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San Juan Gossip Mills Outlet

A veritable fanatic of the Internet. His avocation is teaching while his main vocation is practicing the much maligned law profession. Currently teaching Constitutional Law at the FEU Institute of Law and a guest lecturer at the De La Salle University teaching "Freedom and Regulation in Cyberspace" in the Graduate Program of the Department of Communication. He is married to his beautiful Ateneo law school classmate and is blessed with a daughter and a son.

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Location: San Juan, Metro Manila, Philippines

Thursday, March 16, 2006

Rebellion, Sedition, Withdrawal of Support Etc.

Just in case any in media are going to be prosecuted for inciting to sedition, here is a consoling thought – you won’t go to jail subject to certain qualifications.

If you are charged with inciting to sedition, the penalty for that particular crime is prision correccional in its maximum period or a fine not exceeding 2,000 pesos. That means you suffer imprisonment of 4years, 2 months and 1 day to 6 years.

Under the Probation Law, if you are convicted with imprisonment of not more than 6 years, you are entitled to probation. However, when one applies for probation, one loses one’s right to appeal the case but if you feel that you are innocent and can obtain justice in another dispensation, you can appeal and fight it out hoping that the new set of justices would have adjusted to a more favorable climate.

Can you be convicted with rebellion? Under the present set of circumstances, No.

How can a civilian or any of the military generals be convicted of rebellion when there was no public uprising and taking up of arms against the government – elements necessary for the successful prosecution of Rebellion under the Revised Penal Code. The 1989 December coup was a clear case of rebellion.

But for those who have been presently charged with rebellion, the elements of the crime never occurred at all. The most that the generals can be charged with is attempted rebellion, i.e., if there is any concrete evidence of amassing of arms for the purpose of a violent takeover. But if the generals were merely talking of withdrawal of support which strictly implies non-violence, then rebellion as a crime must fail, whether consummated, frustrated or attempted.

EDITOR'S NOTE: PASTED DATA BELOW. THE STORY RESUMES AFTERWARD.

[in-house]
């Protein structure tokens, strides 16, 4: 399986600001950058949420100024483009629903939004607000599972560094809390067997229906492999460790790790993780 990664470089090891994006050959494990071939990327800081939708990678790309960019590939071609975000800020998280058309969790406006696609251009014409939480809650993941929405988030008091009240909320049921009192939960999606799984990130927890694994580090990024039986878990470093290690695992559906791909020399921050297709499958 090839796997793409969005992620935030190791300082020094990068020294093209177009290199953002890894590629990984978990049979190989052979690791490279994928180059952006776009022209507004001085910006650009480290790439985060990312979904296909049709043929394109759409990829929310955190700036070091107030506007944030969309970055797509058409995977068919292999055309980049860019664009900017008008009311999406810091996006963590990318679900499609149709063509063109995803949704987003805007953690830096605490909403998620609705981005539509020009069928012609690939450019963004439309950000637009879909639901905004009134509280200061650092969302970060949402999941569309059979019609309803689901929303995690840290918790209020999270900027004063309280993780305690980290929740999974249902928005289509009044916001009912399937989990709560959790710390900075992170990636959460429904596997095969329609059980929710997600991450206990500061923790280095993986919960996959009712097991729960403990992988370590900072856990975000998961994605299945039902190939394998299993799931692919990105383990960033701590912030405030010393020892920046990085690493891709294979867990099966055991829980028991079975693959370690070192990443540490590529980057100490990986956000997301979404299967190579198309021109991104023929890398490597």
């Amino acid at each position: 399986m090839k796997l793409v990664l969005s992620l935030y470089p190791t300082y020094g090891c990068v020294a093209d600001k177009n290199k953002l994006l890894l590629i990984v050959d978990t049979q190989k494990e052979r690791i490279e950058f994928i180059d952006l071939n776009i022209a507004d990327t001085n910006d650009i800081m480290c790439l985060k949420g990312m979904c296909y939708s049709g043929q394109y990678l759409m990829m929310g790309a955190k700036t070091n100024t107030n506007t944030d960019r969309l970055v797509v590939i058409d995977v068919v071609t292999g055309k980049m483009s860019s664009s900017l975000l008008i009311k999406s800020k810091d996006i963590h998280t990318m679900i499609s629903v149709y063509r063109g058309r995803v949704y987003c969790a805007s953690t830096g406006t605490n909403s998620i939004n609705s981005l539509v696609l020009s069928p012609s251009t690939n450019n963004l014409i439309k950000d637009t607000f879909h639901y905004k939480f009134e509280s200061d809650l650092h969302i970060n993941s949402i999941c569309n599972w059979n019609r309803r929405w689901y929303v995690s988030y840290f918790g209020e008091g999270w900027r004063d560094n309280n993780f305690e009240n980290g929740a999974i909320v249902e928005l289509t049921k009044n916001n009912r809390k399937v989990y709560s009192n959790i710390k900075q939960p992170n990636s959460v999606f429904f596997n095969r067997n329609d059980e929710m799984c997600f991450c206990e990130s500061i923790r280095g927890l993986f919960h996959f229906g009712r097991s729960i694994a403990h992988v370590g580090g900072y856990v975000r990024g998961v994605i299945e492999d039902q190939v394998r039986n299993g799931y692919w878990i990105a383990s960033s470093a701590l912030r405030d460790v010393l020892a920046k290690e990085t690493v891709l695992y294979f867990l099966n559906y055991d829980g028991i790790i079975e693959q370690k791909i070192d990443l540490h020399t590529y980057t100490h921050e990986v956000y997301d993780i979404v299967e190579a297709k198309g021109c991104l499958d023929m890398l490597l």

For the civilians, one can be charged with conspiracy and proposal to commit rebellion. The penalty for conspiracy to commit rebellion is 4 years 2 months and 2 day to 6 years or a fine not exceeding 5,000 pesos while the penalty for proposal to commit rebellions is 2 years, 4 months and 1 day to 4 years and 2 months or a fine not exceeding 2,000 pesos.

But the question remains: if the conspirators were discussing withdrawal of support, where is the crime of rebellion if there was no armed uprising?

One must remember that the general principles of criminal law and criminal procedure dictate that to successfully prosecute any crime, the prosecution must prove each and every element of the crime with proof beyond reasonable doubt. And if there is any iota of doubt, the doubt must be construed in favor of the accused.

The solution to the government’s quagmire: Enact a law making “withdrawal of support” a punishable crime. Then and only then, will future plotters be punished.

5 Comments:

Blogger Rizalist said...

I think that WITHDRAWAL OF SUPPORT is an Angelo Reyes euphemism for MUTINY, plain and simple. Until we recognize that there is no new moral category of options called WITHDRAWAL OF SUPPORT, we shall confuse the issue and Justice be damned. The dilemma lies in this: having once okayed a case of Mutiny because it succeeded, we are at a loss over the inconsistency of castigating mutineers and mutinies without punishing that one by arresting Angelo Reyes for REBELLION armed or not.

9:52 PM  
Blogger NJbabe said...

Thank you for enlightening me on the legal side....teka just one question ...if I remember correctly GMA was installed previously with mutiny. Eh bakit walang kaso noon? Ngayon since the attemp coup failed...ang daming arrest going on....Oh well ang hindi lumingon sa pinanggalingan, hindi makakarating sa paroroonan....Or maybe because of too many coup attemps, one learns to be extra careful...Just an ordinary person's point of view....

10:49 PM  
Blogger Edwin Lacierda said...

DJB,

Mutiny is an offense under the military justice system but is not found in our criminal justice system.

Rebellion is clearly defined in the Revised Penal Code and until such time that they decide to amend the definition of rebellion to include the non-violent withdrawal of support, the judiciary must find no case of rebellion against the conspirators.

11:21 PM  
Blogger The Bystander said...

This comment has been removed by a blog administrator.

12:02 PM  
Blogger The Bystander said...

Inciting to sedition is categorized as a crime against public oder. Hence, it is not a probationable offense. If convicted with finality, the accused will have to serve sentence.

I stand corrected though.

5:05 PM  

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